Juvenile Macaya Breast-spot Frog, Eleutherodactylus thorectes, a critically endangered species in the Massif de la Hotte, Haiti. About the size of a green grape when fully grown, this is one of the smallest frogs in the world. Last seen 1991. © Robin Moore/iLCP
On the eve of the anniversary of last year’s destructive earthquake, scientists have announced a bit of positive news out of Haiti: the rediscovery of six species of frogs.
The species, some of which were last seen two decades ago, were discovered during a biological survey in the remnants of the country’s severely degraded tropical forests.
Ventriloqual Frog, Eleutherodactylus dolomedes, a critically endangered species on the Massif de la Hotte, Haiti. Last seen 1991.
“It was incredible”, said Robin Moore, a biologist with Conservation International who co-led the October expedition to a remote mountain area in Southern Haiti. “We went in looking for one missing species and found a treasure trove of others. That, to me, represents a welcome dose of resilience and hope for the people and wildlife of Haiti.”
Moore, together with Blair Hedges of Pennsylvania State University, had hoped to find the La Selle Grass frog (E. glanduliferoides), a species last seen more than 25 years. Instead the scientists and their team encountered 25 of the country’s 49 known native species, including six long-lost species, during the eight-day expedition.
The six species include: the Hispaniolan Ventriloquial Frog, which is known for its unusual call; Mozart’s Frog, also famous for its call; La Hotte Glanded Frog, characterized by striking blue sapphire-colored eyes; the Hispaniolan Crowned Frog, an arboreal species with a crown-like row of protuberances from its head; and Macaya Burrowing Frog, a species that bears froglets instead of eggs. All of the frogs, except for Macaya Burrowing Frog which was most recently seen in 1996, were last documented in 1991 during an expedition by Hedges.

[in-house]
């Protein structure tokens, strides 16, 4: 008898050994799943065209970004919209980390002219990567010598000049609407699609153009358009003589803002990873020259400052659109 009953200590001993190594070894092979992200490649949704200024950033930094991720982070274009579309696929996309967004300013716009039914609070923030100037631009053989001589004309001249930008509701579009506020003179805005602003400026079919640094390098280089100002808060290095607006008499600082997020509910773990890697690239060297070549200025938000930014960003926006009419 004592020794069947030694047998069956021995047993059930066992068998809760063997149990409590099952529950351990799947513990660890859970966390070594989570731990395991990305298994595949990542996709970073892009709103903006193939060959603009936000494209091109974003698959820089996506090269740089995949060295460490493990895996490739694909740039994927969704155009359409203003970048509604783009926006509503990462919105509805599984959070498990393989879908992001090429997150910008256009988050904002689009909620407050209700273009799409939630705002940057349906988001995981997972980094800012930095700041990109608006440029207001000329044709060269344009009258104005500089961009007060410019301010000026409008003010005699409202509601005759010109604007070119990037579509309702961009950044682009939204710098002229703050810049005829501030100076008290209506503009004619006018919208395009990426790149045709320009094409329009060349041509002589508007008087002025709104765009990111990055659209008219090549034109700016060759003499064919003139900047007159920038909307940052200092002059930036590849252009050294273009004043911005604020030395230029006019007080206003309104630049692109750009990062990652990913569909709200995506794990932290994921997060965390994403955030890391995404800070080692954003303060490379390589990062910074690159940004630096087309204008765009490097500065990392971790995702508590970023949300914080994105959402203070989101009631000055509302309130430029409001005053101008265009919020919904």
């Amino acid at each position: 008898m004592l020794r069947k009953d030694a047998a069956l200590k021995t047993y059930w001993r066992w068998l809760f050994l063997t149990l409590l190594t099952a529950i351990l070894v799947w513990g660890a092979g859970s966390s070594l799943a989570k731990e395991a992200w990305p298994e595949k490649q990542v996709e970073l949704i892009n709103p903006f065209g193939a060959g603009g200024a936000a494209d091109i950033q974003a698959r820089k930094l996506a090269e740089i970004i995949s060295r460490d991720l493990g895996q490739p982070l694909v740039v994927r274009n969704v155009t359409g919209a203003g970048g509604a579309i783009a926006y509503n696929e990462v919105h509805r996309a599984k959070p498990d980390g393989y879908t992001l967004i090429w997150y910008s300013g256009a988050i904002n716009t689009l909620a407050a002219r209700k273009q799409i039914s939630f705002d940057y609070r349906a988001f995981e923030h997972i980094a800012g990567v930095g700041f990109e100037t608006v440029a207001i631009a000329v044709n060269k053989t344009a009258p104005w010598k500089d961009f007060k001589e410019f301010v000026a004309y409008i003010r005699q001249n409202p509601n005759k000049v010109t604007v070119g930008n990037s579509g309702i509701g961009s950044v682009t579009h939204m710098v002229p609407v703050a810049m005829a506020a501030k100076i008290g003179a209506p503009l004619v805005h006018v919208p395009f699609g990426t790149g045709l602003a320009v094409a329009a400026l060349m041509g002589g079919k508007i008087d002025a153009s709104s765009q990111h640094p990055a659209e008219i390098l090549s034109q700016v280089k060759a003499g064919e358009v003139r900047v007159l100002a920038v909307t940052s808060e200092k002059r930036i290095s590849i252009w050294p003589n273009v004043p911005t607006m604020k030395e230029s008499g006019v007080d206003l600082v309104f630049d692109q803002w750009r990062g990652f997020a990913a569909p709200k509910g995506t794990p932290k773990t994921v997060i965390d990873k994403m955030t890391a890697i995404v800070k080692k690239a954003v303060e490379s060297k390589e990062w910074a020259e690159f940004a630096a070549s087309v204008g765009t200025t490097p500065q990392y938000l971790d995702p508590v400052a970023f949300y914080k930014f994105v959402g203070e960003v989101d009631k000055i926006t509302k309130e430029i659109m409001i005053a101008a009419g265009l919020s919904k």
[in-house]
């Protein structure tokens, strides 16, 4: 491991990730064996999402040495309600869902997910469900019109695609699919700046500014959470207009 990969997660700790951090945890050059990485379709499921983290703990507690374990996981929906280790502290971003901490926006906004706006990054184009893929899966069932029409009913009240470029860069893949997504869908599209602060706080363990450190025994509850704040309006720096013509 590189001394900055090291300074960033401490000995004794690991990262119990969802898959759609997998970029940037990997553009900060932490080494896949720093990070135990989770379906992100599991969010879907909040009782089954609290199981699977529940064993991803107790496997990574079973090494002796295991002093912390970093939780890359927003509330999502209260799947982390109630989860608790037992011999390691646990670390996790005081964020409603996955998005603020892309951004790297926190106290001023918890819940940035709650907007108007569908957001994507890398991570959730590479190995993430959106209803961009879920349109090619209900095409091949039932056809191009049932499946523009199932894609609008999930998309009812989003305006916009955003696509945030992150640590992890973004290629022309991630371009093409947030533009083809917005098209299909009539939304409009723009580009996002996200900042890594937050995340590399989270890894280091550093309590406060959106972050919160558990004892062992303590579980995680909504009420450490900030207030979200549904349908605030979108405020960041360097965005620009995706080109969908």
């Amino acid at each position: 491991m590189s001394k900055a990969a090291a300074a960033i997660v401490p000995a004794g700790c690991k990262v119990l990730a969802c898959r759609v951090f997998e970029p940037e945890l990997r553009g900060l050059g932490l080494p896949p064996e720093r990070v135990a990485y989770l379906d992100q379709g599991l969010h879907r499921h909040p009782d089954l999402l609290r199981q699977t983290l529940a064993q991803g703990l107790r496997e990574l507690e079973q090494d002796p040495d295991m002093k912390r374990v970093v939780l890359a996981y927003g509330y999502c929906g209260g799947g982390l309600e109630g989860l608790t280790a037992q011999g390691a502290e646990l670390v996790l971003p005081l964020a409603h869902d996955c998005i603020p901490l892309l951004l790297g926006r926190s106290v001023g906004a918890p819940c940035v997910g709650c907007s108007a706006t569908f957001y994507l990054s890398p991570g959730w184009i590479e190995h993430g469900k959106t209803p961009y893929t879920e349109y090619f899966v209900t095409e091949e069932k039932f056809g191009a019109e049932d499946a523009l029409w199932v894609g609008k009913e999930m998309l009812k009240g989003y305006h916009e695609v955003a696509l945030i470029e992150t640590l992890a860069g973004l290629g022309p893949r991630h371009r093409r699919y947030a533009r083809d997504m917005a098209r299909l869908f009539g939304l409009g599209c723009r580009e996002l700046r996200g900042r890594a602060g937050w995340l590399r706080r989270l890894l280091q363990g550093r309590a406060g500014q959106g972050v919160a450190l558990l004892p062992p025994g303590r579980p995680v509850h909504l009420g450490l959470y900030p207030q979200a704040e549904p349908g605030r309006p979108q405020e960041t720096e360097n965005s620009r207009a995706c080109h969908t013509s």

The findings raised hope that there is still time to save Haiti’s unique, but highly threatened biodiversity.
“A common assumption about Haiti is that there is nothing left to save”, said Moore in a statement. “That is not entirely true. There are biologically rich pockets intact, despite tremendous environmental pressures. Haiti now has the opportunity to design their reconstruction plans around these pockets, and grow them, so they can more effectively act as natural buffers to climate change and natural disasters.”
Hedges added there is little time to lose.
“The biodiversity of Haiti, including its frogs, is approaching a mass extinction event caused by massive and nearly complete deforestation,” said Hedges, noting that 92 percent of Haiti’s frogs are considered threatened with extinction. “Unless the global community comes up with a solution soon, we will lose many unique species forever.”
The expedition is part of Conservation International’s Search for Lost Frogs, which was launched last summer to highlight the plight of amphibians, which are experiencing rapid population declines worldwide due to habitat loss, introduced species, pollution and pesticides, disease, and the impacts of climate change. The initiative, which to date has included searches in 19 countries, has rediscovered three species, including: a Mexican salamander not seen since 1941, an Ivory Coast frog last spotted in 1967, and a frog from Democratic Republic of Congo last seen in 1979.
“Finding six lost species in these relatively small corners of the country tells us that, despite tremendous human pressures, nature is hanging on in Haiti,” said Moore. “There is reason to hope.
“The ecosystems these frogs inhabit, and their ability to support life, is critically important to the long-term well-being of Haiti’s people, who depend on healthy forests for their livelihoods, food security and fresh water,” he continued. “Managed properly, these species and ecosystems can become a source of natural wealth and national pride for the country, that we hope will offer long-term benefits for its people.”